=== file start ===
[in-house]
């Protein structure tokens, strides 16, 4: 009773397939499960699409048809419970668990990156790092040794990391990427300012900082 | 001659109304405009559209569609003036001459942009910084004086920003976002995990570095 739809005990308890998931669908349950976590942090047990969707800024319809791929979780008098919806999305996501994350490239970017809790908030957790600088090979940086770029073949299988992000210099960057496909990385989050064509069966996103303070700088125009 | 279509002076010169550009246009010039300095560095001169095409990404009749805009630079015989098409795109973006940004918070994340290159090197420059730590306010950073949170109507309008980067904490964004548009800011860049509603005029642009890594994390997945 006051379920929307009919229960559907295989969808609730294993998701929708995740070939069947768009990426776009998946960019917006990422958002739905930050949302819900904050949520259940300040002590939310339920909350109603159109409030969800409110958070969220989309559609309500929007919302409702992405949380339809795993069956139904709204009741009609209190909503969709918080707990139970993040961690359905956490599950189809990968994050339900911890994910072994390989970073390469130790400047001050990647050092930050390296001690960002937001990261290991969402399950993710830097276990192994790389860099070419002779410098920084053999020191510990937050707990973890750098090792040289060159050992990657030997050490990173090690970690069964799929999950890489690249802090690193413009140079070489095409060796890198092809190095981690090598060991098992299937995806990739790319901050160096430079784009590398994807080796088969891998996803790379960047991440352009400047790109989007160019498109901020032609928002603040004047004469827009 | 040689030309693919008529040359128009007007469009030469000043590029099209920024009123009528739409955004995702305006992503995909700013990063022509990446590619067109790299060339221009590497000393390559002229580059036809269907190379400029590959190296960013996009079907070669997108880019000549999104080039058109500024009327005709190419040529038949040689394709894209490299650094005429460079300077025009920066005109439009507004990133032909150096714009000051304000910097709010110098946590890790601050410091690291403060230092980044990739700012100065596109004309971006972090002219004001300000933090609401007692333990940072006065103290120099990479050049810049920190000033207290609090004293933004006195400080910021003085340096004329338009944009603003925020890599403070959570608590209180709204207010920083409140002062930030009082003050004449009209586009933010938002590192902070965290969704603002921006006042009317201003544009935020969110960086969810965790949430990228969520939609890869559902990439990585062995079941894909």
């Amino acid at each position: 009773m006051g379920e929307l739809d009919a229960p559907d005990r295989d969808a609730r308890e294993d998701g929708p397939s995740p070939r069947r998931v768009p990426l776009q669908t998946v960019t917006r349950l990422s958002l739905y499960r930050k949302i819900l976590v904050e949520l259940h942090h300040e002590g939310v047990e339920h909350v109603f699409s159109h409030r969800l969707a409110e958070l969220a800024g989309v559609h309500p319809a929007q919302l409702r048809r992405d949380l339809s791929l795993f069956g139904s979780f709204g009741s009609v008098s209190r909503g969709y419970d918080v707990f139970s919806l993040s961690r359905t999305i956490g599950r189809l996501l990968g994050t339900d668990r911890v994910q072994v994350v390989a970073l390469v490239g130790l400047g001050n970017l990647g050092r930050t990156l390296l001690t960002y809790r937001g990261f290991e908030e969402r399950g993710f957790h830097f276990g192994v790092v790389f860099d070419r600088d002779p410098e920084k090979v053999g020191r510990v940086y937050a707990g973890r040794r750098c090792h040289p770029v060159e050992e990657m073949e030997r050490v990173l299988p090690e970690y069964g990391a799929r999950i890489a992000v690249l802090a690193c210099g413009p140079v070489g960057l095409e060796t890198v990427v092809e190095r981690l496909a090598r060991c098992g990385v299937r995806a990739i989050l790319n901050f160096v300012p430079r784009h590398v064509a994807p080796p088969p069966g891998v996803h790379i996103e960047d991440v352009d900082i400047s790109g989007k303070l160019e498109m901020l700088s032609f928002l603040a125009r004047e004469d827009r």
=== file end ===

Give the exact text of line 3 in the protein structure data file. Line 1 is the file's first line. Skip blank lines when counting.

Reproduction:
């Amino acid at each position: 009773m006051g379920e929307l739809d009919a229960p559907d005990r295989d969808a609730r308890e294993d998701g929708p397939s995740p070939r069947r998931v768009p990426l776009q669908t998946v960019t917006r349950l990422s958002l739905y499960r930050k949302i819900l976590v904050e949520l259940h942090h300040e002590g939310v047990e339920h909350v109603f699409s159109h409030r969800l969707a409110e958070l969220a800024g989309v559609h309500p319809a929007q919302l409702r048809r992405d949380l339809s791929l795993f069956g139904s979780f709204g009741s009609v008098s209190r909503g969709y419970d918080v707990f139970s919806l993040s961690r359905t999305i956490g599950r189809l996501l990968g994050t339900d668990r911890v994910q072994v994350v390989a970073l390469v490239g130790l400047g001050n970017l990647g050092r930050t990156l390296l001690t960002y809790r937001g990261f290991e908030e969402r399950g993710f957790h830097f276990g192994v790092v790389f860099d070419r600088d002779p410098e920084k090979v053999g020191r510990v940086y937050a707990g973890r040794r750098c090792h040289p770029v060159e050992e990657m073949e030997r050490v990173l299988p090690e970690y069964g990391a799929r999950i890489a992000v690249l802090a690193c210099g413009p140079v070489g960057l095409e060796t890198v990427v092809e190095r981690l496909a090598r060991c098992g990385v299937r995806a990739i989050l790319n901050f160096v300012p430079r784009h590398v064509a994807p080796p088969p069966g891998v996803h790379i996103e960047d991440v352009d900082i400047s790109g989007k303070l160019e498109m901020l700088s032609f928002l603040a125009r004047e004469d827009r």